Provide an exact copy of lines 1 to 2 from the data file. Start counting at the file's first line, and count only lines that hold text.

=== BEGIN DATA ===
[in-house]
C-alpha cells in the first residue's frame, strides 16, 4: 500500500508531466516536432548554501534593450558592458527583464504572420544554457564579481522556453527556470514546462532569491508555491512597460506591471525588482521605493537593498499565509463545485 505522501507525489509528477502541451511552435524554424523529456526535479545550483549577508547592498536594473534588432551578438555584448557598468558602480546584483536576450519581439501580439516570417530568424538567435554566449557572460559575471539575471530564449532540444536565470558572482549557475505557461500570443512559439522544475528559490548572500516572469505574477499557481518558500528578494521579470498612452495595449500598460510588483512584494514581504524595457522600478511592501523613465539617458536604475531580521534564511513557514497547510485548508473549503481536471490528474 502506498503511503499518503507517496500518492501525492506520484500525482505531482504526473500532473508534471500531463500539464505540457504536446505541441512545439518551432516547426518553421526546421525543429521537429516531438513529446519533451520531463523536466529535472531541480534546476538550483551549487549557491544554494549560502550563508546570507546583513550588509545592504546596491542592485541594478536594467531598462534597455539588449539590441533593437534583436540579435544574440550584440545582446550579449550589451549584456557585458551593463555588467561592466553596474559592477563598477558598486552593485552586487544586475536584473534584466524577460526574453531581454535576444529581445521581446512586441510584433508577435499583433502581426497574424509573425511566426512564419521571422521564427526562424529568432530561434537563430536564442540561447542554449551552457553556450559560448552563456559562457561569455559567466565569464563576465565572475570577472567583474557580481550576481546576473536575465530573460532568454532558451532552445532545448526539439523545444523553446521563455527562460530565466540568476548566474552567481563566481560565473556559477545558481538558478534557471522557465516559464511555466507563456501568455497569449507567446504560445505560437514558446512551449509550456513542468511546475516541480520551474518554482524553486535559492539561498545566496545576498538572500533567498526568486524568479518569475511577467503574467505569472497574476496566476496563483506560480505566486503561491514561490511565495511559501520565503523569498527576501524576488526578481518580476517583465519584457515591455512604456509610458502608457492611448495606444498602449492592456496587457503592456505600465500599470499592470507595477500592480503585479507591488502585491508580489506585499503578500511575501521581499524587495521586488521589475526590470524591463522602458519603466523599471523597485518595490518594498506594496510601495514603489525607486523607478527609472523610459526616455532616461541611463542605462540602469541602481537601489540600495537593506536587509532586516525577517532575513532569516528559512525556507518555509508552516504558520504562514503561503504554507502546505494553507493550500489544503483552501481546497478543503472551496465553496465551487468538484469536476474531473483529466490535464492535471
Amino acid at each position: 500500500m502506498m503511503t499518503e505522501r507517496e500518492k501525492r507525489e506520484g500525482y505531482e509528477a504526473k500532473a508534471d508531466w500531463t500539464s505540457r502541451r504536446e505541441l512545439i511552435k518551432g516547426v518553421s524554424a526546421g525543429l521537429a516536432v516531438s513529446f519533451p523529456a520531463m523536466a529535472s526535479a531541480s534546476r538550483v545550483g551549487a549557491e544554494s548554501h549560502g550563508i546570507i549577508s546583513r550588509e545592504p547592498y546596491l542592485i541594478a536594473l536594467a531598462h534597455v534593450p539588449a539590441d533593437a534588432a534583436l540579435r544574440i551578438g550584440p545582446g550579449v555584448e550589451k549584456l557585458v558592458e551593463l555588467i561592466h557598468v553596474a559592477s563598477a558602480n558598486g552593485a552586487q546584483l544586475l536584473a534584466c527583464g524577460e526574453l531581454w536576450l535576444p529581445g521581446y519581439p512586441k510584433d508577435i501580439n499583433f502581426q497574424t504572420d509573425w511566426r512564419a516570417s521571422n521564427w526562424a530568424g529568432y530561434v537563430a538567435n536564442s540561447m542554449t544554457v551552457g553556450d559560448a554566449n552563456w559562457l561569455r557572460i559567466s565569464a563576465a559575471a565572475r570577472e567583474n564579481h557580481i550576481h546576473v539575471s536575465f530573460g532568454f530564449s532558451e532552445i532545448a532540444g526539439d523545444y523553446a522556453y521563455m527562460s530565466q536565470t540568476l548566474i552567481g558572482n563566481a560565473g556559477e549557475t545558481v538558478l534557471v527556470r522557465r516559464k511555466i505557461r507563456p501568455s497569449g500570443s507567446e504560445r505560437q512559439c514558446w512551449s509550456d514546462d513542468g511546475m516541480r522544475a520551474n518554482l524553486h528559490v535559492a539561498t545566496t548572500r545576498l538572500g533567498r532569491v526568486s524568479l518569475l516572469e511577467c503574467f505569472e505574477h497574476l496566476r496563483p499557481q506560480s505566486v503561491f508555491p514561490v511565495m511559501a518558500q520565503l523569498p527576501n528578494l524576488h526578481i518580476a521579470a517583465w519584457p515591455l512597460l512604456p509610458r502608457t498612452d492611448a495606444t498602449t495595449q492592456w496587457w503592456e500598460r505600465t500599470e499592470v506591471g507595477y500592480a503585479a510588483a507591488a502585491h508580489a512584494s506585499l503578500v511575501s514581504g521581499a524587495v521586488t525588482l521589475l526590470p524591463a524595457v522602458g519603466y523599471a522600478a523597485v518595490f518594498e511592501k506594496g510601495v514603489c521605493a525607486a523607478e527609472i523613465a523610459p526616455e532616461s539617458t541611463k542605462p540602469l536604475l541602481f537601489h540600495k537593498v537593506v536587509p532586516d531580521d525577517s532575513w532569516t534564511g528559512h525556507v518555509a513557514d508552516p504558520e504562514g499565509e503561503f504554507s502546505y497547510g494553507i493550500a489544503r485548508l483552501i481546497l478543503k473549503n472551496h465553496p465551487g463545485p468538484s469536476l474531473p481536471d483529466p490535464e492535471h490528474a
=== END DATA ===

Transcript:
[in-house]
C-alpha cells in the first residue's frame, strides 16, 4: 500500500508531466516536432548554501534593450558592458527583464504572420544554457564579481522556453527556470514546462532569491508555491512597460506591471525588482521605493537593498499565509463545485 505522501507525489509528477502541451511552435524554424523529456526535479545550483549577508547592498536594473534588432551578438555584448557598468558602480546584483536576450519581439501580439516570417530568424538567435554566449557572460559575471539575471530564449532540444536565470558572482549557475505557461500570443512559439522544475528559490548572500516572469505574477499557481518558500528578494521579470498612452495595449500598460510588483512584494514581504524595457522600478511592501523613465539617458536604475531580521534564511513557514497547510485548508473549503481536471490528474 502506498503511503499518503507517496500518492501525492506520484500525482505531482504526473500532473508534471500531463500539464505540457504536446505541441512545439518551432516547426518553421526546421525543429521537429516531438513529446519533451520531463523536466529535472531541480534546476538550483551549487549557491544554494549560502550563508546570507546583513550588509545592504546596491542592485541594478536594467531598462534597455539588449539590441533593437534583436540579435544574440550584440545582446550579449550589451549584456557585458551593463555588467561592466553596474559592477563598477558598486552593485552586487544586475536584473534584466524577460526574453531581454535576444529581445521581446512586441510584433508577435499583433502581426497574424509573425511566426512564419521571422521564427526562424529568432530561434537563430536564442540561447542554449551552457553556450559560448552563456559562457561569455559567466565569464563576465565572475570577472567583474557580481550576481546576473536575465530573460532568454532558451532552445532545448526539439523545444523553446521563455527562460530565466540568476548566474552567481563566481560565473556559477545558481538558478534557471522557465516559464511555466507563456501568455497569449507567446504560445505560437514558446512551449509550456513542468511546475516541480520551474518554482524553486535559492539561498545566496545576498538572500533567498526568486524568479518569475511577467503574467505569472497574476496566476496563483506560480505566486503561491514561490511565495511559501520565503523569498527576501524576488526578481518580476517583465519584457515591455512604456509610458502608457492611448495606444498602449492592456496587457503592456505600465500599470499592470507595477500592480503585479507591488502585491508580489506585499503578500511575501521581499524587495521586488521589475526590470524591463522602458519603466523599471523597485518595490518594498506594496510601495514603489525607486523607478527609472523610459526616455532616461541611463542605462540602469541602481537601489540600495537593506536587509532586516525577517532575513532569516528559512525556507518555509508552516504558520504562514503561503504554507502546505494553507493550500489544503483552501481546497478543503472551496465553496465551487468538484469536476474531473483529466490535464492535471